Applicant presented testimony which was not detailed. Applicant was repeatedly asked to describe his arrests and his political activities. However, he was unable to provide any information beyond a short declarative sentence that the event happened. This information is material to Applicant's claim because he testified that he left India due to these arrests which occurred after he engaged in political activity.
Applicant has not shown there is a reasonable possibility of suffering the persecution that he fears.
For the foregoing reasons, the applicant is not eligible for asylum status in the United States. Assessment is to refer to the Immigration Judge.
I concur in the result. The adverse credibility determination is not supported by substantial evidence.
This circuit has articulated a rule of law that “Minor inconsistencies in the record that do not relate to the basis of an applicant's alleged fear of persecution, go to the heart of the asylum claim, or reveal anything about an asylum applicant's fear for his safety are insufficient to support an adverse credibility finding.” Mendoza Manimbao v. Ashcroft, 329 F.3d 655, 660 (9th Cir.2003). The several citations to medical and psychological journals that discuss the scientific explanations for lapses in date recall, none of which are in the record, suggest that our appellate decision is premised on factfinding that has not been tested by the adversarial process. Furthermore, the opinion incorrectly suggests that an inaccurate process of date recollection is the reason underlying our “minor discrepancy” jurisprudence. I would find it sufficient to rely upon our well-established precedent. By engaging in our own factfinding, we invite another court, or even an administrative body, to reject our holding as precedent, if, in its superior factfinding process, it finds that we are wrong on the facts.
1. We have reproduced the Assessment To Refer in its entirety as an appendix to this opinion.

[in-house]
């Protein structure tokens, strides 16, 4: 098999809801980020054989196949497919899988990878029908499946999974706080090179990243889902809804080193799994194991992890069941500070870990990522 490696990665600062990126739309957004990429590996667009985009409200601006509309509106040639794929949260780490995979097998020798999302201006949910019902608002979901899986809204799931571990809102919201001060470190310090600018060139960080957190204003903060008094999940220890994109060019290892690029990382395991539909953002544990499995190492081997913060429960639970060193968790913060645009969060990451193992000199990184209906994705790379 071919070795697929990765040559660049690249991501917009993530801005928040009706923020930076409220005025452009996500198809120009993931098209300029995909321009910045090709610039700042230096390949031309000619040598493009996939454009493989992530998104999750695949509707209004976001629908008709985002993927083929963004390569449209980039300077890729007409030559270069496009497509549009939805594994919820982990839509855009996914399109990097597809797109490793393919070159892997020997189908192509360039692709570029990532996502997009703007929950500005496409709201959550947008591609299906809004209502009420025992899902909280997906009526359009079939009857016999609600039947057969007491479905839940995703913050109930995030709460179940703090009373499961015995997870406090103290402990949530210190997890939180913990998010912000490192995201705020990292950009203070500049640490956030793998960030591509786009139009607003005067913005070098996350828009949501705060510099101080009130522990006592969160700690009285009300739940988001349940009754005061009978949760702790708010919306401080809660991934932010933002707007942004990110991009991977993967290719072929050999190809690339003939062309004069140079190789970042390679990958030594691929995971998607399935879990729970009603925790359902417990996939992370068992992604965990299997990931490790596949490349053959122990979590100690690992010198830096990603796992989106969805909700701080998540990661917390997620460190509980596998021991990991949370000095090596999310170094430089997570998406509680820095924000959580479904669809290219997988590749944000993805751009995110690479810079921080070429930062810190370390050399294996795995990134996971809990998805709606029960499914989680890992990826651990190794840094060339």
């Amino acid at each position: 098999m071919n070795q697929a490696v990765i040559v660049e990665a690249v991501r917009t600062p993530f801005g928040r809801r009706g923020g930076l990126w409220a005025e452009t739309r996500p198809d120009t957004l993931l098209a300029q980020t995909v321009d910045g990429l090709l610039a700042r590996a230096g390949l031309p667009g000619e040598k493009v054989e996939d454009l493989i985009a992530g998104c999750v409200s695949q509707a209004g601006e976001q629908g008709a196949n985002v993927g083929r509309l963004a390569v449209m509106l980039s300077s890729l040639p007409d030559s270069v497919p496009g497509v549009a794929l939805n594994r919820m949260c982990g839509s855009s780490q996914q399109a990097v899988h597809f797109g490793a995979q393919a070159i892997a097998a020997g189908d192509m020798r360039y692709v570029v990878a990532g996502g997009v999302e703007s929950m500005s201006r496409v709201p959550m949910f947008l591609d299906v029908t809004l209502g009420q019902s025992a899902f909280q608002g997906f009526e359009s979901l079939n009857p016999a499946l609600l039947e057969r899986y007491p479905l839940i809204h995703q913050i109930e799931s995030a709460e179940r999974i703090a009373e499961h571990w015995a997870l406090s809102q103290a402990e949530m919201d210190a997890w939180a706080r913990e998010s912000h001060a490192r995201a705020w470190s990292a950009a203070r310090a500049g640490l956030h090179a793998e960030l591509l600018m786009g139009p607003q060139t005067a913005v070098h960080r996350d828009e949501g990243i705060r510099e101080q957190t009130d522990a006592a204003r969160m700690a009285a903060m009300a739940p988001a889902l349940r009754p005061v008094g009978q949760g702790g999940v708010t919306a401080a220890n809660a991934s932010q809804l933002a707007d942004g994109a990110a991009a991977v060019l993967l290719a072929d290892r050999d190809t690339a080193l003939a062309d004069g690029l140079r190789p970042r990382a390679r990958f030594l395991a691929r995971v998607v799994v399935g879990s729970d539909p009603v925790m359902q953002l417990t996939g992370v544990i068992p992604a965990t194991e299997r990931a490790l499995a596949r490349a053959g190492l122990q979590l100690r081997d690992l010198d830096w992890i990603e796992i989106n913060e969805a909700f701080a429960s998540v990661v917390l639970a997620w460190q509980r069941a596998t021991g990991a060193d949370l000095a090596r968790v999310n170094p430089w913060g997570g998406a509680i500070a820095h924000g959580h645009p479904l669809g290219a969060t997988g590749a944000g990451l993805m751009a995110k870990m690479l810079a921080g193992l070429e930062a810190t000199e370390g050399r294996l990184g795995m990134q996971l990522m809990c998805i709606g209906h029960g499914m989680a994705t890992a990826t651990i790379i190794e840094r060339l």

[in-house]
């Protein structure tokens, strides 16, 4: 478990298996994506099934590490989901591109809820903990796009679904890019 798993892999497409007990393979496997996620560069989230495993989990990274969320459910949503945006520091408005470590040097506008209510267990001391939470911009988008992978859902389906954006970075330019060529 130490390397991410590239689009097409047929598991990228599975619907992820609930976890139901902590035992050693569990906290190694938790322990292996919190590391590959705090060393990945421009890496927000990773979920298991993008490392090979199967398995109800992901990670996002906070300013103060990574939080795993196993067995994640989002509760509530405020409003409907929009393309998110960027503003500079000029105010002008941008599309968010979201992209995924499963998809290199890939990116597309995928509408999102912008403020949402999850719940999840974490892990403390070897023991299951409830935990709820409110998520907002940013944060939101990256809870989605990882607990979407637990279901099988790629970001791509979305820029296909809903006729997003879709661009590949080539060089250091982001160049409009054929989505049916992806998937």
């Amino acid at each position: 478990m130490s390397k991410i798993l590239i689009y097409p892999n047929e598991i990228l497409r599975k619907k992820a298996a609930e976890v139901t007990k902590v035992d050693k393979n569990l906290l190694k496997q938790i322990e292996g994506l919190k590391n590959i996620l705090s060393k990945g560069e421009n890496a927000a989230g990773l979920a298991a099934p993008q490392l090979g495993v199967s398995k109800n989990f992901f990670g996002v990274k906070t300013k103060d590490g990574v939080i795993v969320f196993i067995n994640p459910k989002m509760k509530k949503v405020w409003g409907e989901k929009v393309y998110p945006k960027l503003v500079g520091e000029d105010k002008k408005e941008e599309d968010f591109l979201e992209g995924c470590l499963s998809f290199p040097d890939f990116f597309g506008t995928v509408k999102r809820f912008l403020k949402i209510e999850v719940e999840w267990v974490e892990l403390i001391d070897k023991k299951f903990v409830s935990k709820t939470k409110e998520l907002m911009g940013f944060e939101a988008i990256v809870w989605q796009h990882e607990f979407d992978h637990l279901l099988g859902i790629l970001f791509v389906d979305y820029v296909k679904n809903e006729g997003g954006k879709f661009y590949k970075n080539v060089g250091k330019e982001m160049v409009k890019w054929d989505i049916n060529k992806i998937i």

2. At the March 28 hearing, the IJ asked Singh's counsel whether “you're going to ask the Court to review the denial [by the Asylum Office].” In fact, pursuant to the applicable regulation, Singh's asylum interview could not have led to a denial of asylum, but rather resulted in the referral of his application to the IJ for a de novo hearing. See 8 C.F.R. § 208.14(c)(1) (“If the asylum officer does not grant asylum to an applicant after an interview conducted in accordance with § 208.9 ․ in the case of an applicant who appears to be inadmissible or deportable under section 212(a) or 237(a) of the Act, the asylum officer shall refer the application to an immigration judge, together with the appropriate charging document, for adjudication in removal proceedings․”).The “Referral Notice” sent to Singh two weeks after his asylum interview stated in bold: “This is not a denial of your asylum application,” adding that “[t]he determinations [the Asylum Office] made in referring your application are not binding on the immigration judge, who will evaluate your claim anew.” If, as appears to be the case, Singh was sent only the Referral Notice, then he would have learned simply that “your claim was deemed not credible” because: “You provided inconsistent testimony regarding the dates of your arrests and the lengths of your detentions.”